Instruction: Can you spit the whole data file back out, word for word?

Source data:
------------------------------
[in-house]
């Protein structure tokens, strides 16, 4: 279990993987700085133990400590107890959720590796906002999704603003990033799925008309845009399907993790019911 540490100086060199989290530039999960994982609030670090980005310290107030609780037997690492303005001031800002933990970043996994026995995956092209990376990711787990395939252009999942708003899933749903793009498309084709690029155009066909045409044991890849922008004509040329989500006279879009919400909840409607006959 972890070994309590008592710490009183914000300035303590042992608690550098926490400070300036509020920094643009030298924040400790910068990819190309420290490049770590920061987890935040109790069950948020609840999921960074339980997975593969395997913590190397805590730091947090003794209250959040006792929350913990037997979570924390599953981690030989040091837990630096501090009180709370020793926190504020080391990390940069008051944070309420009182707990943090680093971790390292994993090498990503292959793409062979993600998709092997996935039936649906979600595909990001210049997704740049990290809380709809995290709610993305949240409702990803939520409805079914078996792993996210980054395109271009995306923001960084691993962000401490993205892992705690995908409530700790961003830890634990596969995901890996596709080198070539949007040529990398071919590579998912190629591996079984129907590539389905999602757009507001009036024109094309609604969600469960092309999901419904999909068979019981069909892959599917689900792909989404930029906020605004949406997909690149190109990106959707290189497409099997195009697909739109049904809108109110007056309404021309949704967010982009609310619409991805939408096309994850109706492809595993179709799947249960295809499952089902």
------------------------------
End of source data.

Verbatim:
[in-house]
């Protein structure tokens, strides 16, 4: 279990993987700085133990400590107890959720590796906002999704603003990033799925008309845009399907993790019911 540490100086060199989290530039999960994982609030670090980005310290107030609780037997690492303005001031800002933990970043996994026995995956092209990376990711787990395939252009999942708003899933749903793009498309084709690029155009066909045409044991890849922008004509040329989500006279879009919400909840409607006959 972890070994309590008592710490009183914000300035303590042992608690550098926490400070300036509020920094643009030298924040400790910068990819190309420290490049770590920061987890935040109790069950948020609840999921960074339980997975593969395997913590190397805590730091947090003794209250959040006792929350913990037997979570924390599953981690030989040091837990630096501090009180709370020793926190504020080391990390940069008051944070309420009182707990943090680093971790390292994993090498990503292959793409062979993600998709092997996935039936649906979600595909990001210049997704740049990290809380709809995290709610993305949240409702990803939520409805079914078996792993996210980054395109271009995306923001960084691993962000401490993205892992705690995908409530700790961003830890634990596969995901890996596709080198070539949007040529990398071919590579998912190629591996079984129907590539389905999602757009507001009036024109094309609604969600469960092309999901419904999909068979019981069909892959599917689900792909989404930029906020605004949406997909690149190109990106959707290189497409099997195009697909739109049904809108109110007056309404021309949704967010982009609310619409991805939408096309994850109706492809595993179709799947249960295809499952089902």